I became a real paramedic on June 18, 1998. At least that’s what Fred said. Fred had been one of about 20 senior medics at our hospital-based EMS office when I’d earned my first EMT-P card three years earlier. According to Fred, we’re not real medics until after our initial refreshers. Fred’s assertion had nothing to do with skills or test scores; it was about serving an unofficial apprenticeship that Fred felt taught new medics about real-world issues that weren’t covered in class. Three years was the magic number because that’s how often New York requires recertification. Your results may vary.
I agree with Fred; it takes some number of years in the field—I’m not sure how many—to supplement theory with street smarts. For example, some of my early lessons were:
• Patient assessment has little to do with scripts; there are too many variables.
• Primary and secondary surveys, so regimented in school, might be edited, inverted or combined according to initial impressions on scene.
• Decisions to treat first or transport—often critically important—are based on observation and instinct instead of algorithms.
• The odds of favorable outcomes depend on the intersection of capable caregivers, street-friendly presenting problems and luck, rather than scholarship.
I understand how familiarity with subtle aspects of patient care helps make a real medic, but there’s a parallel track, focusing on demeanor, that I’m convinced is more about form than substance. Call it medic cool. I saw it in many of my practical instructors. There was something casual, even effortless, about their behavior. I might have been wrong, but their priorities often seemed to be less about what they did and more about how they did it. Through a haze of inexperience, I concluded:
Real medics prize proficiency in psychomotor skills no less than bedroom prowess (one of my preceptors actually characterized endotracheal intubation as “a manhood thing”). “I tubed her while hanging from the B-post” trumps “I spotted a right-ventricular MI.”
Real medics favor a posture that broadcasts, “I know what I’m doing; now step aside and let me do it.”
Real medics embrace risk. When I started, gloves and seat belts were optional. So were cigarettes. In the ambulance.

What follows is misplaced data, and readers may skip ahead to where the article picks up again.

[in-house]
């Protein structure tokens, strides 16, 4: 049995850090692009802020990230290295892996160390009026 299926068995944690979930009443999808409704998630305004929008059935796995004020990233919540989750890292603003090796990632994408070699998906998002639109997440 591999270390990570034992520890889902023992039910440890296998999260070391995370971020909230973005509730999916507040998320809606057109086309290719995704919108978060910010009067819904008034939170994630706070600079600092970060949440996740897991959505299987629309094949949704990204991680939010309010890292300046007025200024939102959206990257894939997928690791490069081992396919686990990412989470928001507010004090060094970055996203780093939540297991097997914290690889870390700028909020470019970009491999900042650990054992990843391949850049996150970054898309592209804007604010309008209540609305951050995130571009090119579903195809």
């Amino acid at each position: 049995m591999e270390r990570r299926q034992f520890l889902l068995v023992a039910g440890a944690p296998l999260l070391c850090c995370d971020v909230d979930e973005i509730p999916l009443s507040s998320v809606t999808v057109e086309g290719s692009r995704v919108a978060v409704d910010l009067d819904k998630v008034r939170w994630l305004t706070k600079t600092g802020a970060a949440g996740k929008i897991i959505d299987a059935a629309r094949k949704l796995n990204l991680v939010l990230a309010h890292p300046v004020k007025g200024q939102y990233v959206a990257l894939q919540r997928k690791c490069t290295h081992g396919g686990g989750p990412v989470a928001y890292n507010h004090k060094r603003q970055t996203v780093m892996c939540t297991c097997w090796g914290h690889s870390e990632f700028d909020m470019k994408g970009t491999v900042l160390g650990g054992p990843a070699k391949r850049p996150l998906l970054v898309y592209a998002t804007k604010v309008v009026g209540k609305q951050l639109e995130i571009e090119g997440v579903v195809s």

Real medics pass exams, somehow. It doesn’t matter to them by how much.
Real medics are politically to the right of the John Birch Society. Pick an issue—taxes, social programs, states’ rights, gun control, immigration; there isn’t a lot of support for moderate sentiments.
Real medics play hard, but avoid major trauma…well, usually.
Hey, I was new. Some of my impressions might have been premature. I wonder, though, how many novices in our field draw similar conclusions from early exposure to seasoned coworkers. Do mentors focus more on medic cool than medic competence?
I think we need to take a fresh look at the real-medic mystique. After 16 years in the field, my concept of real medics has little to do with charisma, brass or balls. It’s more about someone you’d call to care for your family. Now I believe:
Real medics value spiritual strength more than physical strength. If our spirit stays strong even as our bodies start to give out, we can find new ways of leveraging experience to improve patient outcomes.
Real medics understand the difference between treatment and care. The latter doesn’t always require the former.
Real medics see continuing education as something more than a prerequisite for recertification.
Real medics find enlightenment outside of EMS. Broad-based education helps us understand our environment and our customers.
Real medics don’t let experience curtail enthusiasm. I work with a few high-time colleagues who get just as excited about spotting a hot appendix as they did 15 years ago.
Real medics work against stereotype. We have opportunities every shift to enhance the public’s perception of what we do.